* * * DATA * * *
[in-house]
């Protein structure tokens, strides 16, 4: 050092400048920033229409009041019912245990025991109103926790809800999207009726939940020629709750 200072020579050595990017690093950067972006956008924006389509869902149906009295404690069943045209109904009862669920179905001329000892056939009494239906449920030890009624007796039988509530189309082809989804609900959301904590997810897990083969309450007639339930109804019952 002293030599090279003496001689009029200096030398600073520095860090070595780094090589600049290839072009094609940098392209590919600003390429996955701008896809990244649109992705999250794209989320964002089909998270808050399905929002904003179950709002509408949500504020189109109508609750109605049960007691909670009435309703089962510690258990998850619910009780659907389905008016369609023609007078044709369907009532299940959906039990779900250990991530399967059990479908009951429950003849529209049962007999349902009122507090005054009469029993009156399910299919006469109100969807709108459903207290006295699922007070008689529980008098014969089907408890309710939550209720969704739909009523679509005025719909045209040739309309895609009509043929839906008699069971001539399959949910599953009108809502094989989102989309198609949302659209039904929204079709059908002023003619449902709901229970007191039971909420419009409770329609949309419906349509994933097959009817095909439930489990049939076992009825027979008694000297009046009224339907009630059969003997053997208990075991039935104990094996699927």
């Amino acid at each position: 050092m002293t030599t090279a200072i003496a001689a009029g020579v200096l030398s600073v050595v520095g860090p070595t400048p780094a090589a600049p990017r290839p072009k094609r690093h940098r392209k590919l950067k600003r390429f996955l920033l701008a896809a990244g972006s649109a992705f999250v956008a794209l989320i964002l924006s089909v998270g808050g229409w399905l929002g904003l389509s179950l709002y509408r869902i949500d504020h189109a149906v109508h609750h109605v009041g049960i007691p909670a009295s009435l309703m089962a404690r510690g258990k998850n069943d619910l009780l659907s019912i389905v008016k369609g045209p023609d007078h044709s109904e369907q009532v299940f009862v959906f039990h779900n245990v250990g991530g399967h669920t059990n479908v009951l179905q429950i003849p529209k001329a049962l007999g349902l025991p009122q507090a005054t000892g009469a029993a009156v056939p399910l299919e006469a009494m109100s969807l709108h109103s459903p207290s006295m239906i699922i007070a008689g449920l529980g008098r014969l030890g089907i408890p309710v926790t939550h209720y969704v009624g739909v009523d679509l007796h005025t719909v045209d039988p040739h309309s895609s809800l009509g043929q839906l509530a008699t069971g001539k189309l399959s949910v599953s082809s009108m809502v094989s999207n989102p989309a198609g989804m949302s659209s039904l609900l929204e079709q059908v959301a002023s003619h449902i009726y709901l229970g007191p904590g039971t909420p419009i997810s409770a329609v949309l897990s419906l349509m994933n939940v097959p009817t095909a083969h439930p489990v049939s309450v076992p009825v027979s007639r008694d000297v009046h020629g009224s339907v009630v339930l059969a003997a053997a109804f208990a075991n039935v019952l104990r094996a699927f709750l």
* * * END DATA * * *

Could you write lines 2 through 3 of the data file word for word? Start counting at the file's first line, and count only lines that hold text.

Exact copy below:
């Protein structure tokens, strides 16, 4: 050092400048920033229409009041019912245990025991109103926790809800999207009726939940020629709750 200072020579050595990017690093950067972006956008924006389509869902149906009295404690069943045209109904009862669920179905001329000892056939009494239906449920030890009624007796039988509530189309082809989804609900959301904590997810897990083969309450007639339930109804019952 002293030599090279003496001689009029200096030398600073520095860090070595780094090589600049290839072009094609940098392209590919600003390429996955701008896809990244649109992705999250794209989320964002089909998270808050399905929002904003179950709002509408949500504020189109109508609750109605049960007691909670009435309703089962510690258990998850619910009780659907389905008016369609023609007078044709369907009532299940959906039990779900250990991530399967059990479908009951429950003849529209049962007999349902009122507090005054009469029993009156399910299919006469109100969807709108459903207290006295699922007070008689529980008098014969089907408890309710939550209720969704739909009523679509005025719909045209040739309309895609009509043929839906008699069971001539399959949910599953009108809502094989989102989309198609949302659209039904929204079709059908002023003619449902709901229970007191039971909420419009409770329609949309419906349509994933097959009817095909439930489990049939076992009825027979008694000297009046009224339907009630059969003997053997208990075991039935104990094996699927």
């Amino acid at each position: 050092m002293t030599t090279a200072i003496a001689a009029g020579v200096l030398s600073v050595v520095g860090p070595t400048p780094a090589a600049p990017r290839p072009k094609r690093h940098r392209k590919l950067k600003r390429f996955l920033l701008a896809a990244g972006s649109a992705f999250v956008a794209l989320i964002l924006s089909v998270g808050g229409w399905l929002g904003l389509s179950l709002y509408r869902i949500d504020h189109a149906v109508h609750h109605v009041g049960i007691p909670a009295s009435l309703m089962a404690r510690g258990k998850n069943d619910l009780l659907s019912i389905v008016k369609g045209p023609d007078h044709s109904e369907q009532v299940f009862v959906f039990h779900n245990v250990g991530g399967h669920t059990n479908v009951l179905q429950i003849p529209k001329a049962l007999g349902l025991p009122q507090a005054t000892g009469a029993a009156v056939p399910l299919e006469a009494m109100s969807l709108h109103s459903p207290s006295m239906i699922i007070a008689g449920l529980g008098r014969l030890g089907i408890p309710v926790t939550h209720y969704v009624g739909v009523d679509l007796h005025t719909v045209d039988p040739h309309s895609s809800l009509g043929q839906l509530a008699t069971g001539k189309l399959s949910v599953s082809s009108m809502v094989s999207n989102p989309a198609g989804m949302s659209s039904l609900l929204e079709q059908v959301a002023s003619h449902i009726y709901l229970g007191p904590g039971t909420p419009i997810s409770a329609v949309l897990s419906l349509m994933n939940v097959p009817t095909a083969h439930p489990v049939s309450v076992p009825v027979s007639r008694d000297v009046h020629g009224s339907v009630v339930l059969a003997a053997a109804f208990a075991n039935v019952l104990r094996a699927f709750l």